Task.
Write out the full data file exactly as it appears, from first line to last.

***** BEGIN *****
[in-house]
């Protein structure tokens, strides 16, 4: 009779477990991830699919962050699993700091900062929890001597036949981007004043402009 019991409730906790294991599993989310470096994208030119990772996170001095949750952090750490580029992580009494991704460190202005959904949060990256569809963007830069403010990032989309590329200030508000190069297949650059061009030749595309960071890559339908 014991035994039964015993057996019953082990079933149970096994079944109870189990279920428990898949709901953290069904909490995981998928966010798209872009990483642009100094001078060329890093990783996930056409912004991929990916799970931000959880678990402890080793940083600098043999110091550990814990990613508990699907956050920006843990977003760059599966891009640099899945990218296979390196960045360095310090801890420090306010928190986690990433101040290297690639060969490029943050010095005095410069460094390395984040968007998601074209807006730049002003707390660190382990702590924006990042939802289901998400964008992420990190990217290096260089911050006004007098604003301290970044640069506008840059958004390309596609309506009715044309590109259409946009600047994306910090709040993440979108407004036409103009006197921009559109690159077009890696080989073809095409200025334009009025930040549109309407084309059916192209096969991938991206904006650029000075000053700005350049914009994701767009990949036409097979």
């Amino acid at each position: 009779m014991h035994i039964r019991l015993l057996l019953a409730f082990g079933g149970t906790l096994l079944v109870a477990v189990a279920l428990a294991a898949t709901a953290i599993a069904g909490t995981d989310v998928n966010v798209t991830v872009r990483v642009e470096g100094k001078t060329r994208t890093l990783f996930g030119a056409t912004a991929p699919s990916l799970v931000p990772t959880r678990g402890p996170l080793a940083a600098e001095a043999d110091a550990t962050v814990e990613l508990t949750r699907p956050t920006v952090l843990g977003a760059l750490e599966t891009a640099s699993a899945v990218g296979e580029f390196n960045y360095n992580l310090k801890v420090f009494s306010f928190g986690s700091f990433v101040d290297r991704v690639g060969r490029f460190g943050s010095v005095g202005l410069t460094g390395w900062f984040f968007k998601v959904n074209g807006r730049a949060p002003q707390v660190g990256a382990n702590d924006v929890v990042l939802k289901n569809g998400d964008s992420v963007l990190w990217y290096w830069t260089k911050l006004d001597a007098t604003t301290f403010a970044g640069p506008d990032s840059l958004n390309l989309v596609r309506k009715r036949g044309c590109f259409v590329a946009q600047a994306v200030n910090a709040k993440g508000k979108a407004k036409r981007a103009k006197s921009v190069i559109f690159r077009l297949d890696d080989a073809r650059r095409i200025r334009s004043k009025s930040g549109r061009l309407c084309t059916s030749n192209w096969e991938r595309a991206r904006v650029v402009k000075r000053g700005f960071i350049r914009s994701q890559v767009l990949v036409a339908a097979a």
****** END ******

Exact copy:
[in-house]
């Protein structure tokens, strides 16, 4: 009779477990991830699919962050699993700091900062929890001597036949981007004043402009 019991409730906790294991599993989310470096994208030119990772996170001095949750952090750490580029992580009494991704460190202005959904949060990256569809963007830069403010990032989309590329200030508000190069297949650059061009030749595309960071890559339908 014991035994039964015993057996019953082990079933149970096994079944109870189990279920428990898949709901953290069904909490995981998928966010798209872009990483642009100094001078060329890093990783996930056409912004991929990916799970931000959880678990402890080793940083600098043999110091550990814990990613508990699907956050920006843990977003760059599966891009640099899945990218296979390196960045360095310090801890420090306010928190986690990433101040290297690639060969490029943050010095005095410069460094390395984040968007998601074209807006730049002003707390660190382990702590924006990042939802289901998400964008992420990190990217290096260089911050006004007098604003301290970044640069506008840059958004390309596609309506009715044309590109259409946009600047994306910090709040993440979108407004036409103009006197921009559109690159077009890696080989073809095409200025334009009025930040549109309407084309059916192209096969991938991206904006650029000075000053700005350049914009994701767009990949036409097979």
């Amino acid at each position: 009779m014991h035994i039964r019991l015993l057996l019953a409730f082990g079933g149970t906790l096994l079944v109870a477990v189990a279920l428990a294991a898949t709901a953290i599993a069904g909490t995981d989310v998928n966010v798209t991830v872009r990483v642009e470096g100094k001078t060329r994208t890093l990783f996930g030119a056409t912004a991929p699919s990916l799970v931000p990772t959880r678990g402890p996170l080793a940083a600098e001095a043999d110091a550990t962050v814990e990613l508990t949750r699907p956050t920006v952090l843990g977003a760059l750490e599966t891009a640099s699993a899945v990218g296979e580029f390196n960045y360095n992580l310090k801890v420090f009494s306010f928190g986690s700091f990433v101040d290297r991704v690639g060969r490029f460190g943050s010095v005095g202005l410069t460094g390395w900062f984040f968007k998601v959904n074209g807006r730049a949060p002003q707390v660190g990256a382990n702590d924006v929890v990042l939802k289901n569809g998400d964008s992420v963007l990190w990217y290096w830069t260089k911050l006004d001597a007098t604003t301290f403010a970044g640069p506008d990032s840059l958004n390309l989309v596609r309506k009715r036949g044309c590109f259409v590329a946009q600047a994306v200030n910090a709040k993440g508000k979108a407004k036409r981007a103009k006197s921009v190069i559109f690159r077009l297949d890696d080989a073809r650059r095409i200025r334009s004043k009025s930040g549109r061009l309407c084309t059916s030749n192209w096969e991938r595309a991206r904006v650029v402009k000075r000053g700005f960071i350049r914009s994701q890559v767009l990949v036409a339908a097979a």